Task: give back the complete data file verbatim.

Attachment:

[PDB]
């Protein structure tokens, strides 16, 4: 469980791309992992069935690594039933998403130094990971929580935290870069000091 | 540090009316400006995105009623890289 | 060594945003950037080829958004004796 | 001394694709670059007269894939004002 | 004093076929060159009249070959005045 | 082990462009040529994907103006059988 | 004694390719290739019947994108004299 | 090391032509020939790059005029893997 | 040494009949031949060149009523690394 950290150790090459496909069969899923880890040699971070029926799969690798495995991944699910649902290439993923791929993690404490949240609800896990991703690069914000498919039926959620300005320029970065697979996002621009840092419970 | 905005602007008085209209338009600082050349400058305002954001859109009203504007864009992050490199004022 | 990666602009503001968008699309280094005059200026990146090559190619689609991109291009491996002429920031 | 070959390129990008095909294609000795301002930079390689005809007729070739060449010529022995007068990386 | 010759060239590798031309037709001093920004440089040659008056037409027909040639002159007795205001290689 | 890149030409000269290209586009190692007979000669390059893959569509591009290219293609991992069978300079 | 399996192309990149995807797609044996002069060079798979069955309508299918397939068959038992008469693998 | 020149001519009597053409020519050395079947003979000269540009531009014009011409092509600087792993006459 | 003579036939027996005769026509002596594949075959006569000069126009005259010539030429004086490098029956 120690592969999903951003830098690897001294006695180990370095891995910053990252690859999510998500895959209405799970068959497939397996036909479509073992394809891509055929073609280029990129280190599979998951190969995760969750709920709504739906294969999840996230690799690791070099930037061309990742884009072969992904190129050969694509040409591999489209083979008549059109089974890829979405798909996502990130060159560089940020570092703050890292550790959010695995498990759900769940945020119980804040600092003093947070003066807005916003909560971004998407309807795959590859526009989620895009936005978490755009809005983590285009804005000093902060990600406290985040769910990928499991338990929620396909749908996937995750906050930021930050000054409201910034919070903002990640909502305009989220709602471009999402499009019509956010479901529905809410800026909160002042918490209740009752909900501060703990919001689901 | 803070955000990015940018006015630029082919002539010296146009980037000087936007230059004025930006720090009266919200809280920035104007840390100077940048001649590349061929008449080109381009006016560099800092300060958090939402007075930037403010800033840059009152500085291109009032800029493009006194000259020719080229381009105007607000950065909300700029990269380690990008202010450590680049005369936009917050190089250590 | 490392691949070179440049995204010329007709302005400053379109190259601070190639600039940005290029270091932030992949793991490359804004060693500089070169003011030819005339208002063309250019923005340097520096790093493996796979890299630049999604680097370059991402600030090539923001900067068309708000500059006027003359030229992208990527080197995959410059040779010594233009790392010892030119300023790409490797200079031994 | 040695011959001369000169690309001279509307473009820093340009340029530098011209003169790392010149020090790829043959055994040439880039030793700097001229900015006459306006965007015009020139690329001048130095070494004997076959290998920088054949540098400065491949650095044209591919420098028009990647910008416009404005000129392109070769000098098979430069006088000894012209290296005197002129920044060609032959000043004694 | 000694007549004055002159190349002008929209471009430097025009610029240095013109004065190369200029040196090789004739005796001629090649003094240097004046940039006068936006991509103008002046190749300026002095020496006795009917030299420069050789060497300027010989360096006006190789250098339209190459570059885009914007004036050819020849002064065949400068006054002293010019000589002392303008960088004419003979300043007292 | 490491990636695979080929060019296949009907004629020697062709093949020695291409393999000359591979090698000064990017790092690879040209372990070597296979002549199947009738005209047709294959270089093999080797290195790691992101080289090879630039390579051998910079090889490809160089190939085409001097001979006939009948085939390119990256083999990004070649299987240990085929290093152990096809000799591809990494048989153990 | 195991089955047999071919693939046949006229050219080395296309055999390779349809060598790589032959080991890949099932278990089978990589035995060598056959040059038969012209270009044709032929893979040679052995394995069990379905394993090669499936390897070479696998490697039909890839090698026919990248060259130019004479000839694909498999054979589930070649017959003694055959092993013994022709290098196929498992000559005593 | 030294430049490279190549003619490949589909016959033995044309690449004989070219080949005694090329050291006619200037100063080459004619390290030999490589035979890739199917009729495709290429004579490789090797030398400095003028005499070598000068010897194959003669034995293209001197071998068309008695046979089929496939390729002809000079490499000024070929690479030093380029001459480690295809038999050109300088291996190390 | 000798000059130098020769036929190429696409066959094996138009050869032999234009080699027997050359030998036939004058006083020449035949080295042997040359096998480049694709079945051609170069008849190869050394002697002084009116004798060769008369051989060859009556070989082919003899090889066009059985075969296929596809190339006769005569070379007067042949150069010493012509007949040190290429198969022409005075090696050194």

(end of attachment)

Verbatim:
[PDB]
């Protein structure tokens, strides 16, 4: 469980791309992992069935690594039933998403130094990971929580935290870069000091 | 540090009316400006995105009623890289 | 060594945003950037080829958004004796 | 001394694709670059007269894939004002 | 004093076929060159009249070959005045 | 082990462009040529994907103006059988 | 004694390719290739019947994108004299 | 090391032509020939790059005029893997 | 040494009949031949060149009523690394 950290150790090459496909069969899923880890040699971070029926799969690798495995991944699910649902290439993923791929993690404490949240609800896990991703690069914000498919039926959620300005320029970065697979996002621009840092419970 | 905005602007008085209209338009600082050349400058305002954001859109009203504007864009992050490199004022 | 990666602009503001968008699309280094005059200026990146090559190619689609991109291009491996002429920031 | 070959390129990008095909294609000795301002930079390689005809007729070739060449010529022995007068990386 | 010759060239590798031309037709001093920004440089040659008056037409027909040639002159007795205001290689 | 890149030409000269290209586009190692007979000669390059893959569509591009290219293609991992069978300079 | 399996192309990149995807797609044996002069060079798979069955309508299918397939068959038992008469693998 | 020149001519009597053409020519050395079947003979000269540009531009014009011409092509600087792993006459 | 003579036939027996005769026509002596594949075959006569000069126009005259010539030429004086490098029956 120690592969999903951003830098690897001294006695180990370095891995910053990252690859999510998500895959209405799970068959497939397996036909479509073992394809891509055929073609280029990129280190599979998951190969995760969750709920709504739906294969999840996230690799690791070099930037061309990742884009072969992904190129050969694509040409591999489209083979008549059109089974890829979405798909996502990130060159560089940020570092703050890292550790959010695995498990759900769940945020119980804040600092003093947070003066807005916003909560971004998407309807795959590859526009989620895009936005978490755009809005983590285009804005000093902060990600406290985040769910990928499991338990929620396909749908996937995750906050930021930050000054409201910034919070903002990640909502305009989220709602471009999402499009019509956010479901529905809410800026909160002042918490209740009752909900501060703990919001689901 | 803070955000990015940018006015630029082919002539010296146009980037000087936007230059004025930006720090009266919200809280920035104007840390100077940048001649590349061929008449080109381009006016560099800092300060958090939402007075930037403010800033840059009152500085291109009032800029493009006194000259020719080229381009105007607000950065909300700029990269380690990008202010450590680049005369936009917050190089250590 | 490392691949070179440049995204010329007709302005400053379109190259601070190639600039940005290029270091932030992949793991490359804004060693500089070169003011030819005339208002063309250019923005340097520096790093493996796979890299630049999604680097370059991402600030090539923001900067068309708000500059006027003359030229992208990527080197995959410059040779010594233009790392010892030119300023790409490797200079031994 | 040695011959001369000169690309001279509307473009820093340009340029530098011209003169790392010149020090790829043959055994040439880039030793700097001229900015006459306006965007015009020139690329001048130095070494004997076959290998920088054949540098400065491949650095044209591919420098028009990647910008416009404005000129392109070769000098098979430069006088000894012209290296005197002129920044060609032959000043004694 | 000694007549004055002159190349002008929209471009430097025009610029240095013109004065190369200029040196090789004739005796001629090649003094240097004046940039006068936006991509103008002046190749300026002095020496006795009917030299420069050789060497300027010989360096006006190789250098339209190459570059885009914007004036050819020849002064065949400068006054002293010019000589002392303008960088004419003979300043007292 | 490491990636695979080929060019296949009907004629020697062709093949020695291409393999000359591979090698000064990017790092690879040209372990070597296979002549199947009738005209047709294959270089093999080797290195790691992101080289090879630039390579051998910079090889490809160089190939085409001097001979006939009948085939390119990256083999990004070649299987240990085929290093152990096809000799591809990494048989153990 | 195991089955047999071919693939046949006229050219080395296309055999390779349809060598790589032959080991890949099932278990089978990589035995060598056959040059038969012209270009044709032929893979040679052995394995069990379905394993090669499936390897070479696998490697039909890839090698026919990248060259130019004479000839694909498999054979589930070649017959003694055959092993013994022709290098196929498992000559005593 | 030294430049490279190549003619490949589909016959033995044309690449004989070219080949005694090329050291006619200037100063080459004619390290030999490589035979890739199917009729495709290429004579490789090797030398400095003028005499070598000068010897194959003669034995293209001197071998068309008695046979089929496939390729002809000079490499000024070929690479030093380029001459480690295809038999050109300088291996190390 | 000798000059130098020769036929190429696409066959094996138009050869032999234009080699027997050359030998036939004058006083020449035949080295042997040359096998480049694709079945051609170069008849190869050394002697002084009116004798060769008369051989060859009556070989082919003899090889066009059985075969296929596809190339006769005569070379007067042949150069010493012509007949040190290429198969022409005075090696050194």